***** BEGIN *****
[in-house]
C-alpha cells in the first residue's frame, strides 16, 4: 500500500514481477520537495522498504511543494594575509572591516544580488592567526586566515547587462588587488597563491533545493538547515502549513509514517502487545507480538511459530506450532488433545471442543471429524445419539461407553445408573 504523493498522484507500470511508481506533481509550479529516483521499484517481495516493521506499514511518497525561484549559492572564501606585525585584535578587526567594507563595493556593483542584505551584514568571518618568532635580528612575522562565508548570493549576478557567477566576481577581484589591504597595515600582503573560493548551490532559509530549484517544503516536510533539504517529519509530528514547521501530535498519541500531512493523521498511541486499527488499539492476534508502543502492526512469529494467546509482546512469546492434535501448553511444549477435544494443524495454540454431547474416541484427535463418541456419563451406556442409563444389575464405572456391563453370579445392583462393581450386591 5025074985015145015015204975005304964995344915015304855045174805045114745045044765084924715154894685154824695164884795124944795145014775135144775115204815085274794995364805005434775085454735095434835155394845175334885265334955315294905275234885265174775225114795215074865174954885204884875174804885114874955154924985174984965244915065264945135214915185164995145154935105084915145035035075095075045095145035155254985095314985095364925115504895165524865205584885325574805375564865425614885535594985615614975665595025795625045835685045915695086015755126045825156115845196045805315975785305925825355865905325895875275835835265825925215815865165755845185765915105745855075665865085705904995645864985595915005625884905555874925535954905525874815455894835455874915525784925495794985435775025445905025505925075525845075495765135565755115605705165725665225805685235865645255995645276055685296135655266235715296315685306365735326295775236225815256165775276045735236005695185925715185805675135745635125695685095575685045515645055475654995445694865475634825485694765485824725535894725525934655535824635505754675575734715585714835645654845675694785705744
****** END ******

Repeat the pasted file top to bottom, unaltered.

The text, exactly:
[in-house]
C-alpha cells in the first residue's frame, strides 16, 4: 500500500514481477520537495522498504511543494594575509572591516544580488592567526586566515547587462588587488597563491533545493538547515502549513509514517502487545507480538511459530506450532488433545471442543471429524445419539461407553445408573 504523493498522484507500470511508481506533481509550479529516483521499484517481495516493521506499514511518497525561484549559492572564501606585525585584535578587526567594507563595493556593483542584505551584514568571518618568532635580528612575522562565508548570493549576478557567477566576481577581484589591504597595515600582503573560493548551490532559509530549484517544503516536510533539504517529519509530528514547521501530535498519541500531512493523521498511541486499527488499539492476534508502543502492526512469529494467546509482546512469546492434535501448553511444549477435544494443524495454540454431547474416541484427535463418541456419563451406556442409563444389575464405572456391563453370579445392583462393581450386591 5025074985015145015015204975005304964995344915015304855045174805045114745045044765084924715154894685154824695164884795124944795145014775135144775115204815085274794995364805005434775085454735095434835155394845175334885265334955315294905275234885265174775225114795215074865174954885204884875174804885114874955154924985174984965244915065264945135214915185164995145154935105084915145035035075095075045095145035155254985095314985095364925115504895165524865205584885325574805375564865425614885535594985615614975665595025795625045835685045915695086015755126045825156115845196045805315975785305925825355865905325895875275835835265825925215815865165755845185765915105745855075665865085705904995645864985595915005625884905555874925535954905525874815455894835455874915525784925495794985435775025445905025505925075525845075495765135565755115605705165725665225805685235865645255995645276055685296135655266235715296315685306365735326295775236225815256165775276045735236005695185925715185805675135745635125695685095575685045515645055475654995445694865475634825485694765485824725535894725525934655535824635505754675575734715585714835645654845675694785705744